Centerworks Blog

Contradictions & Questions

What a great question I received by email this week! And Oh MY….are there contradictions in the world of Pilates. I can’t pretend to know all the answers, and I am always interested in learning more and improving my understanding (as well as my ability to pass on correct information to my students.)

Here’s my best advice to all teachers & students out there….

1. Never stop thinking things through.

2. Try different versions, techniques, and modifications to see what agrees with your philosophy about the work.

3. Be open to new ideas.

4. Challenge & question things you’re not sure are right.

5. Search & research to find the answers to things you are unsure about.

6. Take the best that other teachers have to offer that makes sense to you, and leave the rest behind.

If I think about my understanding of Pilates 14 years ago, vs. what I know now – there is light years of difference. But even so, when I hear things that contradict how I teach – I still doubt what I know sometimes. Plus, I am completely secure in my belief I’ve got lots more to learn about the body.

So…Here’s the question I was asked:
“How do I ask this question succinctly? (It will be difficult!) You speak of the incorrect use of the thighs when speaking of the psoas. What about when you are rolling up or rolling down from standing? The venerable Mary Boyd advocates using the inner thighs along with the pelvic floor and navel-to-spine. I get confused–there are contradictions in the field! Please advise. THANK You.”

My Response: As I read back over my psoas article, my usage of the word “thighs” was mainly in reference to the quadriceps muscles, in particular the Rectus Femoris as it tends to be the over used and inefficient hinger of the leg/pelvis.

For me the Pelvic Floor is a given starting point on every exercise as it provides support for elongation of the spine and freedom for hip movement.

While I used to cue navel-to-spine, personally, I’m looking for everything from the crotch to the navel to be pulling towards the spine (for a flattening band of support for the low back and belly). Some folks are really good at just pulling the belly button to the backbone with a pooch below. If your teacher is getting the correct action from your body with that cue – it’s working.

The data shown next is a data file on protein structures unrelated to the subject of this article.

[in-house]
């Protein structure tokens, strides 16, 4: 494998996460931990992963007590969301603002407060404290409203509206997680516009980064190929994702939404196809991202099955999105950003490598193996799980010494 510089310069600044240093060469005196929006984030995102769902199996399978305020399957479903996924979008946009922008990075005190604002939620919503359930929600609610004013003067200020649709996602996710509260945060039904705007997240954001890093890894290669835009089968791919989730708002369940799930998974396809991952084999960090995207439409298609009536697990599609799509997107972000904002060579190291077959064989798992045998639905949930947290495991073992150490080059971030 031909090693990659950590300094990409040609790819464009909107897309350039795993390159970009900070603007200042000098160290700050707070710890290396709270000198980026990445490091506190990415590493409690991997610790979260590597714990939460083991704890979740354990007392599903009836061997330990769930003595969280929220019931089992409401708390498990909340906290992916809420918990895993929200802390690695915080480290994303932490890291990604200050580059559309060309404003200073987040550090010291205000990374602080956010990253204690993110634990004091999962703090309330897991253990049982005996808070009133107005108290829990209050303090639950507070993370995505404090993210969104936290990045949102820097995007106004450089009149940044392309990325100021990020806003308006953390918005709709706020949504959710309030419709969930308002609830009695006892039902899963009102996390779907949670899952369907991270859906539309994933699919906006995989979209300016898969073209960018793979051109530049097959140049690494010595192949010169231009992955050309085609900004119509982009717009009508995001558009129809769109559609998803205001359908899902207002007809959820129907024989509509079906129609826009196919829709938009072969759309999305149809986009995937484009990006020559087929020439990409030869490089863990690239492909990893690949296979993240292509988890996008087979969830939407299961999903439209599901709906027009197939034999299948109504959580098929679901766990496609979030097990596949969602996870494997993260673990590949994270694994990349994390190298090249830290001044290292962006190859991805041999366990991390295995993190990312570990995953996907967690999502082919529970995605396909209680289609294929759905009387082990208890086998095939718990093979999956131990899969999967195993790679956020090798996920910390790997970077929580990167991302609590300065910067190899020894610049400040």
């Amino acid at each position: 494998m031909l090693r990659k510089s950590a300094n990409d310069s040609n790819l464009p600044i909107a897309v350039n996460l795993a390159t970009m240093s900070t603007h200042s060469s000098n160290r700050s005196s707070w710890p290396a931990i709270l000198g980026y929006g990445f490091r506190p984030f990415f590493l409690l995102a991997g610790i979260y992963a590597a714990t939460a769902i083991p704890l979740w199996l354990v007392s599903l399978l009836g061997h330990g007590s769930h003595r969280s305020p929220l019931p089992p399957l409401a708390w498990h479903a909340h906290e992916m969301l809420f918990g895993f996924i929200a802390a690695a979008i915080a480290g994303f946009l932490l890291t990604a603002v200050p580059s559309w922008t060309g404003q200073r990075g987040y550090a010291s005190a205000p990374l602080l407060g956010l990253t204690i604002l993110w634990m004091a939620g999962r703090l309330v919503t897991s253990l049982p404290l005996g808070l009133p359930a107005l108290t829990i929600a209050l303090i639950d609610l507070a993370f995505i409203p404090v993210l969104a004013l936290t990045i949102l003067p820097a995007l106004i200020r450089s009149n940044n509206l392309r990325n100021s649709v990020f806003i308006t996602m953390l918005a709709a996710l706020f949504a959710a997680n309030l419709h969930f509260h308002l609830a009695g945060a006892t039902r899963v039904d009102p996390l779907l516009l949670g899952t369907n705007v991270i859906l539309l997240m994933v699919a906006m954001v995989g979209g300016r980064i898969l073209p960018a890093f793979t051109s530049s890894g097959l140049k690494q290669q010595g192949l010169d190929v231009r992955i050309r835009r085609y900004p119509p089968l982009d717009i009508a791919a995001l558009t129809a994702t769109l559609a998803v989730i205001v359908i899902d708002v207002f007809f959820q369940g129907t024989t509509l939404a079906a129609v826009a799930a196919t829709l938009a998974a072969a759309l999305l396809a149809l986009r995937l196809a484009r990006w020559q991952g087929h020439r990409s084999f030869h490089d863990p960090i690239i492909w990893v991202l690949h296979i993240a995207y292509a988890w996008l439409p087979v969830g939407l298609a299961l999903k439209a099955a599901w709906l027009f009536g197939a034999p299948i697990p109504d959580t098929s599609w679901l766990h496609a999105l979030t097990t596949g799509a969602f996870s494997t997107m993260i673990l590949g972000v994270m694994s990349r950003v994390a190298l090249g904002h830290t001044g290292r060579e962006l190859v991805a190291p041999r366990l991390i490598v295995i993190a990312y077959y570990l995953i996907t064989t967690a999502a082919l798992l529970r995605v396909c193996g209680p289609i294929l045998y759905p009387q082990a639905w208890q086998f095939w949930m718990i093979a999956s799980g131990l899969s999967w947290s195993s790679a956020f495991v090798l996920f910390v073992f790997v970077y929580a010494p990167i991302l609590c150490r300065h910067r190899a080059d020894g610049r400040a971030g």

Rolling Up or Rolling Down – whether you’re standing or doing the Matwork Exercise Neck Pull or the Roll Up I agree that the inner thighs are active – not a death squeeze, but definitely energized. (It doesn’t matter whether the legs are together or apart there is still “action” in the inner thighs.)

In reference to the inner thighs and psoas…In my opinion, I don’t think that squeezing the inner thighs harder is going to keep the quadriceps out of the equation so the psoas can do it’s job. There should be some life in the inner & outer thighs, but the engagement through the glutes & hamstrings will be more important for the support & action of keeping the legs down on the floor to articulate through the spine and pelvis when rolling up & down when laying on the back. Same would be true in a standing position (only it might feel easier here since gravity is helping hold the legs still.)

The short & condensed version…I don’t think the information you feel is conflicting really is! I agree with what you’ve been told. And we all have to remember that with so many parts and pieces to think about during a Pilates workout, you’re teacher can’t possibly pick on, or correct everything every time. Some days you might be reminded more about the pelvic floor, other days what the abs are doing, or the glutes & legs, or the psoas, or the movement of the pelvis, or the breathing. Plus – once you understand and are doing some things well, we tend to start reminding you about other things to keep tweaking your technique – until there is nothing left to remind you of and you’re brain and body are beautifully connected for efficient movement!

Posted by Aliesa George in Pilates, Pilates Exercises, Techniques & Teaching Tips and tagged , , , , , .

Copyright: If you reprint a post on this site or re-post it on your own blog or website, you must include the following attribution: © MMVIII-MMXIII, Aliesa George and Centerworks©. Used by Permission. Originally posted on Centerworks.com.

 

Visit the Store